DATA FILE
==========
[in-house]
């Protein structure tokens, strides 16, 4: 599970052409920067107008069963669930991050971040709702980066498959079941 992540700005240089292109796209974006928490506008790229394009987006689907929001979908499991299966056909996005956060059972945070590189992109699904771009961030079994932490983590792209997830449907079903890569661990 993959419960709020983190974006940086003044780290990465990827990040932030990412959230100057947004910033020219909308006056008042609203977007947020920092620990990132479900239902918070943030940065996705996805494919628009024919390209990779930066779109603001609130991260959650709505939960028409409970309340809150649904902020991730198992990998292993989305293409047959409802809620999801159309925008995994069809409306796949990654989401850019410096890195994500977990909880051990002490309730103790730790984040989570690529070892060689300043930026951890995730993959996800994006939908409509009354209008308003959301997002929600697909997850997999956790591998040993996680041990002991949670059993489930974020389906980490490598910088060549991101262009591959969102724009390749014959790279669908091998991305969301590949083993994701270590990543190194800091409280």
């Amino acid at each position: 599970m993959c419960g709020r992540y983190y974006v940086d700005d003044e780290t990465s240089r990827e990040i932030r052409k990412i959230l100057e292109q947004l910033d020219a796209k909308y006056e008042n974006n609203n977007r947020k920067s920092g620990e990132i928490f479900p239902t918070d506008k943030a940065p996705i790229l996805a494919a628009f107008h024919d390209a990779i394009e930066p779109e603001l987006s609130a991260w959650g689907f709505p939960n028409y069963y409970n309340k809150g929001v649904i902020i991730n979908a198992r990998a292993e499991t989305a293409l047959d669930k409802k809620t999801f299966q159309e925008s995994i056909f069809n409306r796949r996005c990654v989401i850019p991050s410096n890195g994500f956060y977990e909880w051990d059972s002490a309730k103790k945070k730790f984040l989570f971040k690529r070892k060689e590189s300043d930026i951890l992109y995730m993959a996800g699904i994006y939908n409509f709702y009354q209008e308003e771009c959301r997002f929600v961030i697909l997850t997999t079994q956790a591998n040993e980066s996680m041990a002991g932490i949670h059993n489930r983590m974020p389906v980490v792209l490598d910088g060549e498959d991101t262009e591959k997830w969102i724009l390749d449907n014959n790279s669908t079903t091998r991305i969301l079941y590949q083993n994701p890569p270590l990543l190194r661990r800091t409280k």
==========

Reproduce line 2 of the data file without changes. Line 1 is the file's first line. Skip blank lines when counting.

């Protein structure tokens, strides 16, 4: 599970052409920067107008069963669930991050971040709702980066498959079941 992540700005240089292109796209974006928490506008790229394009987006689907929001979908499991299966056909996005956060059972945070590189992109699904771009961030079994932490983590792209997830449907079903890569661990 993959419960709020983190974006940086003044780290990465990827990040932030990412959230100057947004910033020219909308006056008042609203977007947020920092620990990132479900239902918070943030940065996705996805494919628009024919390209990779930066779109603001609130991260959650709505939960028409409970309340809150649904902020991730198992990998292993989305293409047959409802809620999801159309925008995994069809409306796949990654989401850019410096890195994500977990909880051990002490309730103790730790984040989570690529070892060689300043930026951890995730993959996800994006939908409509009354209008308003959301997002929600697909997850997999956790591998040993996680041990002991949670059993489930974020389906980490490598910088060549991101262009591959969102724009390749014959790279669908091998991305969301590949083993994701270590990543190194800091409280």